Patriots Point outlines major three-year campaign to boost attendance
MOUNT PLEASANT — Coming off a profitable year, Patriots Point on Friday outlined an ambitious goal of boosting attendance by 30,000 people within three years and raising revenue by $2 million.
The annual income for the naval and maritime museum is about $9.5 million, but Patriots Point Executive Director Mac Burdette aims to raise that to $11.7 million by 2016.
To get there, Burdette said Patriots Point must add 4,000 more campers to its existing 20,000 a year, attract nearly 5,000 more students to its educational programs, host 350 special events per year, increase property lease revenues by $350,000 and entice benefactors to open their wallets and donate $500,000 a year.
“Last year, we got zero,” he said of donations.
He said the agency must come up with a long-term plan to develop unencumbered property on the 366 acres it owns and operates on the edge of Charleston Harbor and suggested hiring a land-use economist to tell them what’s going to bring the best return. “This is the game plan,” Burdette told the nine-member board. “It is a big job, but it needs to be done so we will have more money to get the things done that we need to do.”
Patriots Point will get some new proceeds when the proposed $100 million Medal of Honor Museum leases 10 to 12 acres at the entrance to the tourist attraction, but it will need mountains of money to help pay for the staggering price of restoring its centerpiece attraction — the World War II-era aircraft carrier Yorktown.
The storied warship, commissioned in 1943 and docked in Charleston Harbor since 1975 in 26 feet of mud, needs an estimated $81 million overhaul, a tall task to be undertaken over decades.
The first phase of restoring it is an environmental assessment of the ship, which will begin later this fall. It will precede a structural analysis to determine the ship’s condition.
Patriots Point has embarked on a new advertising campaign called “Walk in the Steps of Heroes” to lure more tourists, and it plans to add interactive displays to give visitors a wow factor by bringing the ship to life.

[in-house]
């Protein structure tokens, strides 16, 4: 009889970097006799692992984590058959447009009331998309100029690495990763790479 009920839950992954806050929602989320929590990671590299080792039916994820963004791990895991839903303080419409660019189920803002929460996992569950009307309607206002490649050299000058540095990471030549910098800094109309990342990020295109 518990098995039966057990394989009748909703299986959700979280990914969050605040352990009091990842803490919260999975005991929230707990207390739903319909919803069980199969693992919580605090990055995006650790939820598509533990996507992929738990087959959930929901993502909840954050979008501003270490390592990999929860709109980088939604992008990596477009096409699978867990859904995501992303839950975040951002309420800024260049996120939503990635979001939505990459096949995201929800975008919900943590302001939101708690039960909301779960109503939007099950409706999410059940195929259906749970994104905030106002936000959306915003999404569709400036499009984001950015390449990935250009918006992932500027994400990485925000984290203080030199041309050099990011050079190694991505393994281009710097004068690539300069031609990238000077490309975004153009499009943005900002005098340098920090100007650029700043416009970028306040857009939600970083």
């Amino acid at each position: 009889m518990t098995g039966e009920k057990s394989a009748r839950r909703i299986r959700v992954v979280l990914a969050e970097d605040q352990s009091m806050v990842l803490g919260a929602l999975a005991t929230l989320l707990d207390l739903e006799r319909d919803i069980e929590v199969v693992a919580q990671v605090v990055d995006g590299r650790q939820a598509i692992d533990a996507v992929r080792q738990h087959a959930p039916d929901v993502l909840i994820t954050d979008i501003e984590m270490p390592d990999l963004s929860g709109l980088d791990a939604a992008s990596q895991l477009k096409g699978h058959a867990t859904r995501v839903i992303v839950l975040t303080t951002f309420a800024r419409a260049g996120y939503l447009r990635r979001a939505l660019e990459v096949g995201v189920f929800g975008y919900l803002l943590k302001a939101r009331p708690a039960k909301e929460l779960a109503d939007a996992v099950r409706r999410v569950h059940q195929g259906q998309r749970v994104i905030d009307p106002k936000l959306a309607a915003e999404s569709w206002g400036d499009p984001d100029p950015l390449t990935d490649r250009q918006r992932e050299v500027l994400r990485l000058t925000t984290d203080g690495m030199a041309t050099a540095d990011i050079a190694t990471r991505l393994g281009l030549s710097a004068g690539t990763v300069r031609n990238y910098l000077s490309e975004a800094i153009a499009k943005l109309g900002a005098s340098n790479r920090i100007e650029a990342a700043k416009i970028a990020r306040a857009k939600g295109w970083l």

Burdette wants the agency to commit at least $500,000 a year to advertising to market the attraction with higher penetration statewide and encourage more repeat visits from Charleston area residents.
“You have to spend money to make money,” he said.
Patriots Point finished its budget year in June with $500,000 in additional revenue over the previous year and nearly 9,400 more visitors, a 6 percent increase in paid attendance to 235,000 people last year.
The popular attraction’s paid attendance figures do not include overnight camping, educational programs and event participation, which add another 60,000 people to the waterfront museum.
A recent survey by the College of Charleston Office of Tourism Analysis estimates the tourist attraction impacts the local economy to the tune of about $50 million a year.
“In a year punctuated by fluctuating gas prices and economic uncertainty, we had a very positive year,” Burdette said. “Not only did we increase our total operating revenue by 5 percent over last year, but we achieved this while undertaking a $1 million project to return the USS Laffey to Patriots Point.”
The destroyer sailed back to a new berth beside the Yorktown in January after undergoing a $9.2 million overhaul to prevent it from sinking into Charleston Harbor four years ago.
Reach Warren L. Wise at 937-5524.